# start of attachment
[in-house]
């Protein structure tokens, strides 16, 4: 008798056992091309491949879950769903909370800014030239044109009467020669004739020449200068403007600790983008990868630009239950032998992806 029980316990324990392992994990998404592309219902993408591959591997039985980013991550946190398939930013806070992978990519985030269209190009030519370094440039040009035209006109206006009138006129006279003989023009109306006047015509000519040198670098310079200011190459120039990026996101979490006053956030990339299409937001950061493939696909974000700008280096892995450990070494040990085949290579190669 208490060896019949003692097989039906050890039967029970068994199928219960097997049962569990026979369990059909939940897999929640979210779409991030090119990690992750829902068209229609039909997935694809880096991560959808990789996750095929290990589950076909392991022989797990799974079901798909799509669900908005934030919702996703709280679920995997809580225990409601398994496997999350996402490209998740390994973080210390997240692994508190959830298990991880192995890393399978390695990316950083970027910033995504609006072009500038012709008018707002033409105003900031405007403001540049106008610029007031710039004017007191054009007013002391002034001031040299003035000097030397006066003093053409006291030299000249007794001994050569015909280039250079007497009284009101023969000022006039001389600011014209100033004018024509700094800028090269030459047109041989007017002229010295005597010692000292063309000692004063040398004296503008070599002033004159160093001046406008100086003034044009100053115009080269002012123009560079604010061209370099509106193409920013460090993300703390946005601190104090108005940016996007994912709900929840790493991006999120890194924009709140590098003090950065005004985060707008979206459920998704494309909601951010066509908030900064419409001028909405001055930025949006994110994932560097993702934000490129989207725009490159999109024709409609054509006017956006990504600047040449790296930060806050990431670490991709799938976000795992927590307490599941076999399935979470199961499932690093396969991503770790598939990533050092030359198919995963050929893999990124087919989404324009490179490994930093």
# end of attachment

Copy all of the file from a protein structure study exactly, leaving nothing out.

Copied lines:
[in-house]
């Protein structure tokens, strides 16, 4: 008798056992091309491949879950769903909370800014030239044109009467020669004739020449200068403007600790983008990868630009239950032998992806 029980316990324990392992994990998404592309219902993408591959591997039985980013991550946190398939930013806070992978990519985030269209190009030519370094440039040009035209006109206006009138006129006279003989023009109306006047015509000519040198670098310079200011190459120039990026996101979490006053956030990339299409937001950061493939696909974000700008280096892995450990070494040990085949290579190669 208490060896019949003692097989039906050890039967029970068994199928219960097997049962569990026979369990059909939940897999929640979210779409991030090119990690992750829902068209229609039909997935694809880096991560959808990789996750095929290990589950076909392991022989797990799974079901798909799509669900908005934030919702996703709280679920995997809580225990409601398994496997999350996402490209998740390994973080210390997240692994508190959830298990991880192995890393399978390695990316950083970027910033995504609006072009500038012709008018707002033409105003900031405007403001540049106008610029007031710039004017007191054009007013002391002034001031040299003035000097030397006066003093053409006291030299000249007794001994050569015909280039250079007497009284009101023969000022006039001389600011014209100033004018024509700094800028090269030459047109041989007017002229010295005597010692000292063309000692004063040398004296503008070599002033004159160093001046406008100086003034044009100053115009080269002012123009560079604010061209370099509106193409920013460090993300703390946005601190104090108005940016996007994912709900929840790493991006999120890194924009709140590098003090950065005004985060707008979206459920998704494309909601951010066509908030900064419409001028909405001055930025949006994110994932560097993702934000490129989207725009490159999109024709409609054509006017956006990504600047040449790296930060806050990431670490991709799938976000795992927590307490599941076999399935979470199961499932690093396969991503770790598939990533050092030359198919995963050929893999990124087919989404324009490179490994930093």